The greeting and initial remarks were given by David Agnew, co-chair of the President’s Task Force on Puerto Rico. He presented the agenda and explained that we were going to be separated in three group, one for each of the roundtables and after that we would come back to have a debriefing from the leaders of each roundtable. Then, he introduced Eduardo Carrera from The Boys and Girls Club to give a presentation and put everything that’s going on in Puerto Rico in context. You can see more in www.juventudpr.org.

White House Puerto Rico Task Force

After the presentation, the meeting was opened to questions before we left for the roundtables. Eduardo Bhatia, President of Puerto Rico’s Senate, asked, “What is the desired outcome from the roundtables?” David Agnew responded, “What steps can the federal government take to help? What are the big items? We want concrete actions.”

They acknowledged the huge response and that the time allocated for the meeting wasn’t enough. Maybe we’ll have another meeting soon … maybe.

Roundtable on Economic Competitiveness

So we walked to the other meeting room. It was a smaller room with a beautiful colonial feel. Wood everywhere and your traditional George Washington painting on the wall.

Economic Competitiveness & Knowledge Economy Roundtable

We started with a presentation from Dr. José Lasalde Dominichi and President Uroyoan Walker form the University of Puerto Rico (UPR). They explained how a joint venture from the NIH and the UPR allowed them to start a project to develop a manufacturing process on an HIV vaccine based on the only successful study on the subject. This was to prove how Puerto Rico’s advantage on STEM and in manufacturing drugs and medical devices was paying off.

Then, everyone started sharing his or her views on economic competitiveness and a knowledge based economy. We had very little time as the presentation took a good 15 minutes. John Uvin, Deputy Assistant Secretary at the US Department of Education, did a good job making sure everyone had some time to speak and Antonio Medina, Executive Director for the Puerto Rico Industrial Development Company (PRIDCO), did an excellent job summarizing each of the proposals.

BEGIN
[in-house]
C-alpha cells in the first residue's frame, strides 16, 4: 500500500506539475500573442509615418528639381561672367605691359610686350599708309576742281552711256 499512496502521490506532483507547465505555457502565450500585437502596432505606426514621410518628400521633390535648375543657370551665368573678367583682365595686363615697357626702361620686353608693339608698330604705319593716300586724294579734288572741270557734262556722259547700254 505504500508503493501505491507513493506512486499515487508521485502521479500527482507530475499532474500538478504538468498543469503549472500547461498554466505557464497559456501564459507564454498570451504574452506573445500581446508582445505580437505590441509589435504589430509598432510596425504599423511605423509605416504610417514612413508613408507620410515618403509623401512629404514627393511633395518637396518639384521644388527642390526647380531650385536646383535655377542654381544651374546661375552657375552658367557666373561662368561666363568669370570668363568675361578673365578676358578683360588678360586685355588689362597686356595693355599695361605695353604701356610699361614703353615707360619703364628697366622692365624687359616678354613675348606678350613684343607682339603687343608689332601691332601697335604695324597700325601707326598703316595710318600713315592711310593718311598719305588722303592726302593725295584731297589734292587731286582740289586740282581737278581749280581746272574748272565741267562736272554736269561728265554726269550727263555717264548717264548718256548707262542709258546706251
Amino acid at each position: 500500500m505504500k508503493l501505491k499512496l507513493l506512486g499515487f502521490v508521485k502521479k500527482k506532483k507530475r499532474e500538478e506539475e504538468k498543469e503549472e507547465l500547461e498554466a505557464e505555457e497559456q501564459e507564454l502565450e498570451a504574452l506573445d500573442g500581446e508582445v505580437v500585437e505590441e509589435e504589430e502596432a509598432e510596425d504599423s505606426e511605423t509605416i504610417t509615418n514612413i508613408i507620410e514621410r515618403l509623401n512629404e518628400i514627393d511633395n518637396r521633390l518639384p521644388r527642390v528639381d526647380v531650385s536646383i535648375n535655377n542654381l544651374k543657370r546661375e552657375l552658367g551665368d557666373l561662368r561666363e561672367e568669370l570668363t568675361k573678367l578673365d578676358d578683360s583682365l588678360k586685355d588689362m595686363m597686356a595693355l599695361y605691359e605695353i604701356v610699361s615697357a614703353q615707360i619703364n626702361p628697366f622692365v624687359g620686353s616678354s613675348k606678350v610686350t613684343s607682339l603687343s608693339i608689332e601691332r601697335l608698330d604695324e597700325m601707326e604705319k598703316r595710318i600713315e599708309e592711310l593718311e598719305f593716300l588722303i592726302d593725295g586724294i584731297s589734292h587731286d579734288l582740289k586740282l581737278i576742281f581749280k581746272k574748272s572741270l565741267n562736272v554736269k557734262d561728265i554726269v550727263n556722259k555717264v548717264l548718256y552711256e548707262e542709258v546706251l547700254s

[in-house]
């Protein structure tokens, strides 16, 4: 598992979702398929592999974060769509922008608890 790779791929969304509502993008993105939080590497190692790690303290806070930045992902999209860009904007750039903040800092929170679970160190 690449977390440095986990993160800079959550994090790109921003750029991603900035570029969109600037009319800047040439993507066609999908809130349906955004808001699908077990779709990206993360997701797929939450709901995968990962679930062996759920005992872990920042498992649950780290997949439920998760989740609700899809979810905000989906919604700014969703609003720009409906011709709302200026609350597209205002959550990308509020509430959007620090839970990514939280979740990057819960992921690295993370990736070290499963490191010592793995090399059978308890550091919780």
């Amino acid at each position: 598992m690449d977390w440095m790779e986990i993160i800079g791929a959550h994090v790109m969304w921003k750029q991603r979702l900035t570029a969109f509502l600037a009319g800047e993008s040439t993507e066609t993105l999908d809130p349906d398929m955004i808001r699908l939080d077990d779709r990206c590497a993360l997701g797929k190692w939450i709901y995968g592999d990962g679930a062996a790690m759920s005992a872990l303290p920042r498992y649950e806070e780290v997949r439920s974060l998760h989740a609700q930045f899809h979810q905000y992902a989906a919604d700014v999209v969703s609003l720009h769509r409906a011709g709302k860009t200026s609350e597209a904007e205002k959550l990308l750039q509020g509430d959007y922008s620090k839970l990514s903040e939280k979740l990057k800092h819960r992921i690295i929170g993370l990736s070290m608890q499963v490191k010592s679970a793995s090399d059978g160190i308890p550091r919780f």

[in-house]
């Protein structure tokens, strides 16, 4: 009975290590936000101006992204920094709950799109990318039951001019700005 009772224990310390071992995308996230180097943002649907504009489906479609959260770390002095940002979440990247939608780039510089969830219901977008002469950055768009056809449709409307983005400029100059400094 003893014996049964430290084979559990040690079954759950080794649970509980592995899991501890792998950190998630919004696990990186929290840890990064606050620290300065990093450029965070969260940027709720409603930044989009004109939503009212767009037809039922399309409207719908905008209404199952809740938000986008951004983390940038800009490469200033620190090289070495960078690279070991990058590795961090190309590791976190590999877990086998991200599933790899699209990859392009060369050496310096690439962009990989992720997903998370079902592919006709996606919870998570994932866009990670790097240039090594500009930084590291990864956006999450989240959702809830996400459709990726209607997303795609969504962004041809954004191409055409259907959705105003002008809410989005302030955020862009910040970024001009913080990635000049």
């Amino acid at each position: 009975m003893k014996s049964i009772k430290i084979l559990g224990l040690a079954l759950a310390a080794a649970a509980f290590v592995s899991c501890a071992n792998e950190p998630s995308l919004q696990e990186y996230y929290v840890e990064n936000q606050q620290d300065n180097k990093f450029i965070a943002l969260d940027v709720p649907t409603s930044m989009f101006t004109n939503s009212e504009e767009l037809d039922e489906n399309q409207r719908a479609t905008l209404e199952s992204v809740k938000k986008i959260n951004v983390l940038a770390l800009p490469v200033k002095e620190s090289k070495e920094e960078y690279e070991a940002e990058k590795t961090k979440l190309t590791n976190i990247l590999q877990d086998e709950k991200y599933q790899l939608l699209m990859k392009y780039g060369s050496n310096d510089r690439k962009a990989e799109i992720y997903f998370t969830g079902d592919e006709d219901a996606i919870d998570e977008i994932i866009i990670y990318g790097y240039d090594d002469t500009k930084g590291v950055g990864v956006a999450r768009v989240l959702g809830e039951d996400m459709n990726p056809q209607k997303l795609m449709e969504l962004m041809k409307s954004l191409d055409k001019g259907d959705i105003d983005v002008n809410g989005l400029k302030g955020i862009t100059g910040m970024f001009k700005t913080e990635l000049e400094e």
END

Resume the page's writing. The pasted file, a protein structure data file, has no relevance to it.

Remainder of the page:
There were proposals on:

  • Green technology and how Puerto Rico could become a leader in the Caribbean in this area.
  • Patent generation and how we are last when compared to all the States.
  • Focusing on K-12 students to be able to excel in the knowledge based economy.
  • Making all federal opportunities open for Puerto Rico companies to bid on. Most of the time opportunities are open to continental US based companies only.
  • Bringing new capital to the system. Without it, it will be difficult to move the economy from the state it is to a growing one.

The Debriefing

As we got back from the roundtables, everyone had an opportunity to network. It was an amazing opportunity and that alone made the trip worthwhile.

Every roundtable gave a brief list of the proposals of each roundtable. Some were specific, and some were broad and general. Some of the most important proposals, aside form the ones in the roundtable I attended, were:

  • To expedite the Federal agencies permit process for infrastructure projects.
  • To allow the international airport to have a staging area for flights in transit. This would allow it to create more flights and traffic.
  • To make the whole island a HubZone. HubZone is a special certification by the SBA given to companies that are established in underutilized business zones.
  • How the FDIC requirements are not working in Puerto Rico and how rules had to be changed to allow lending to businesses relaxed.

In the end, a call was made to the Taskforce. “We are here in good faith presenting proposals on the things we think can help Puerto Rico jumps start its economy. We expect that you (the Taskforce) don’t let these initiatives die and that there is follow-up on them” said Alberto Cordero. When confronted with this statement, David Agnew responded with a surprising statement, “Very rarely the White House convenes public elected officials and the private sector in an event like this. Take that for what it is.”.

Final comments

I hope that these roundtables have some effect and help Puerto Rico move its economy in the right direction. The Federal Government is as responsible as we are for the precarious situation we are in. But there are a lot of people and companies that have the right intentions and the drive to do what they can to make Puerto Rico’s economy strong again. I know that at Wovenware we are doing just that.